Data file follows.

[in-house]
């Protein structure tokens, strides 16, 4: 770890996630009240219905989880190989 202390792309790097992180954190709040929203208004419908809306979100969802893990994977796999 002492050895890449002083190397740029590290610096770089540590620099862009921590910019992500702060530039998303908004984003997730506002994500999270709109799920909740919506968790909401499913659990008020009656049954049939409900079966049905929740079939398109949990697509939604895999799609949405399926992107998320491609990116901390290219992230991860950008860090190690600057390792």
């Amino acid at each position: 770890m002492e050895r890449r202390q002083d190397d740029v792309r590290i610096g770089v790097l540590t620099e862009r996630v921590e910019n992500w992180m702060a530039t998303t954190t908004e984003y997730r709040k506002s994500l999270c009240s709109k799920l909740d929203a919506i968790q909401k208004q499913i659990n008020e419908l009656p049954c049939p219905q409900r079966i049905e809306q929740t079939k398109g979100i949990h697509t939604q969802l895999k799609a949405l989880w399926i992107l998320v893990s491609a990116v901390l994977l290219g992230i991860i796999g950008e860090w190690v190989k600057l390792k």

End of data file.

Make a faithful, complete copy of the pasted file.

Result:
[in-house]
């Protein structure tokens, strides 16, 4: 770890996630009240219905989880190989 202390792309790097992180954190709040929203208004419908809306979100969802893990994977796999 002492050895890449002083190397740029590290610096770089540590620099862009921590910019992500702060530039998303908004984003997730506002994500999270709109799920909740919506968790909401499913659990008020009656049954049939409900079966049905929740079939398109949990697509939604895999799609949405399926992107998320491609990116901390290219992230991860950008860090190690600057390792």
């Amino acid at each position: 770890m002492e050895r890449r202390q002083d190397d740029v792309r590290i610096g770089v790097l540590t620099e862009r996630v921590e910019n992500w992180m702060a530039t998303t954190t908004e984003y997730r709040k506002s994500l999270c009240s709109k799920l909740d929203a919506i968790q909401k208004q499913i659990n008020e419908l009656p049954c049939p219905q409900r079966i049905e809306q929740t079939k398109g979100i949990h697509t939604q969802l895999k799609a949405l989880w399926i992107l998320v893990s491609a990116v901390l994977l290219g992230i991860i796999g950008e860090w190690v190989k600057l390792k």